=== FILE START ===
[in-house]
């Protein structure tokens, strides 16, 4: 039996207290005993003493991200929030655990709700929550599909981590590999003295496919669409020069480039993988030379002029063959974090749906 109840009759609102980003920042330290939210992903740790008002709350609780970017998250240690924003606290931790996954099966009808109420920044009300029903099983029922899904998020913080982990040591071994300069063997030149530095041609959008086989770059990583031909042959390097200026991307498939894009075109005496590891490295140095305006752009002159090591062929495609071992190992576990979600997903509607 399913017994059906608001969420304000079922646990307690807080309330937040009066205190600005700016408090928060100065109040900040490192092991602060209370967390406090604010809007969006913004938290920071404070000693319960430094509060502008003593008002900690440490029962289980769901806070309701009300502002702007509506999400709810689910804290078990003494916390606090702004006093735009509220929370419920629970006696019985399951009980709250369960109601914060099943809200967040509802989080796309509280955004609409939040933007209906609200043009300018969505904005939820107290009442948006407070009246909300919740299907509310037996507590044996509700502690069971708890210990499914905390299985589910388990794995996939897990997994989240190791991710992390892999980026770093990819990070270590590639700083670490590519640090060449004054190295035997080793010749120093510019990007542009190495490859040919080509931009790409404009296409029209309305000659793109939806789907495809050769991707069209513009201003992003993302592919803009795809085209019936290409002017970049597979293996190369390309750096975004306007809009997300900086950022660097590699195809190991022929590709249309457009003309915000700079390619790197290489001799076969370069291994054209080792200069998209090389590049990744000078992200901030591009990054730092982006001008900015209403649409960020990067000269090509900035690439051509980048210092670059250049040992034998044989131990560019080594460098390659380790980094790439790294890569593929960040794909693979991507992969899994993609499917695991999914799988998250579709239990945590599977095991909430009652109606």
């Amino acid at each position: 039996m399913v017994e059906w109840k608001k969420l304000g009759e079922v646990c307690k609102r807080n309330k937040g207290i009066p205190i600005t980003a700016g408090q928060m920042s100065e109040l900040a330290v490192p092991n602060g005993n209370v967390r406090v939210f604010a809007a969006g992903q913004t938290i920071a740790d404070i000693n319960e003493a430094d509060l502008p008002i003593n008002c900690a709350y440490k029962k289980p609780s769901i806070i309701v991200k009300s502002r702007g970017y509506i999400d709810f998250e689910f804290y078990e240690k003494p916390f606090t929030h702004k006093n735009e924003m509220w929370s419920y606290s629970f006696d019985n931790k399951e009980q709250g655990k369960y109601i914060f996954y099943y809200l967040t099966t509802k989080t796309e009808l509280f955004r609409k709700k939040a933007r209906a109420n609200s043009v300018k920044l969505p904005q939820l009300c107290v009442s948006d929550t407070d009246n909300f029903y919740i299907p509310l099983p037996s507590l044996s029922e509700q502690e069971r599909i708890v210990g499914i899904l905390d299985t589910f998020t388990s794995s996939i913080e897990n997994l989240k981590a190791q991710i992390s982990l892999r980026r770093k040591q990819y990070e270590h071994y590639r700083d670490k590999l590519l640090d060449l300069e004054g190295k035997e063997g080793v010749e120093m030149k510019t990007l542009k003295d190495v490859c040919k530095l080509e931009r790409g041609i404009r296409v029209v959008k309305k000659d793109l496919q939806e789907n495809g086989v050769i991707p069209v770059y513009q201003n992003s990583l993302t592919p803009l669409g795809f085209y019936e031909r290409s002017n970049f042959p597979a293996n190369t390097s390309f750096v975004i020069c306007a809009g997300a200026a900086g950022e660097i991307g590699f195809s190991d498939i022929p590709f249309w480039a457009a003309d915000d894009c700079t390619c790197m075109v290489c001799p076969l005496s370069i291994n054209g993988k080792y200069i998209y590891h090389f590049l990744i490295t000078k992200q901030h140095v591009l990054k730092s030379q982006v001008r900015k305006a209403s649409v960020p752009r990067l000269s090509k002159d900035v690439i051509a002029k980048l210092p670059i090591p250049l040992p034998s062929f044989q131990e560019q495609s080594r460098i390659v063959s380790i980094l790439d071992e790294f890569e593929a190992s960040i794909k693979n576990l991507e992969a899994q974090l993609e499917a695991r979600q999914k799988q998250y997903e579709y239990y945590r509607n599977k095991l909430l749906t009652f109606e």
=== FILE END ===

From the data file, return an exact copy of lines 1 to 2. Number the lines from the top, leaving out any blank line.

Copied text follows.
[in-house]
């Protein structure tokens, strides 16, 4: 039996207290005993003493991200929030655990709700929550599909981590590999003295496919669409020069480039993988030379002029063959974090749906 109840009759609102980003920042330290939210992903740790008002709350609780970017998250240690924003606290931790996954099966009808109420920044009300029903099983029922899904998020913080982990040591071994300069063997030149530095041609959008086989770059990583031909042959390097200026991307498939894009075109005496590891490295140095305006752009002159090591062929495609071992190992576990979600997903509607 399913017994059906608001969420304000079922646990307690807080309330937040009066205190600005700016408090928060100065109040900040490192092991602060209370967390406090604010809007969006913004938290920071404070000693319960430094509060502008003593008002900690440490029962289980769901806070309701009300502002702007509506999400709810689910804290078990003494916390606090702004006093735009509220929370419920629970006696019985399951009980709250369960109601914060099943809200967040509802989080796309509280955004609409939040933007209906609200043009300018969505904005939820107290009442948006407070009246909300919740299907509310037996507590044996509700502690069971708890210990499914905390299985589910388990794995996939897990997994989240190791991710992390892999980026770093990819990070270590590639700083670490590519640090060449004054190295035997080793010749120093510019990007542009190495490859040919080509931009790409404009296409029209309305000659793109939806789907495809050769991707069209513009201003992003993302592919803009795809085209019936290409002017970049597979293996190369390309750096975004306007809009997300900086950022660097590699195809190991022929590709249309457009003309915000700079390619790197290489001799076969370069291994054209080792200069998209090389590049990744000078992200901030591009990054730092982006001008900015209403649409960020990067000269090509900035690439051509980048210092670059250049040992034998044989131990560019080594460098390659380790980094790439790294890569593929960040794909693979991507992969899994993609499917695991999914799988998250579709239990945590599977095991909430009652109606």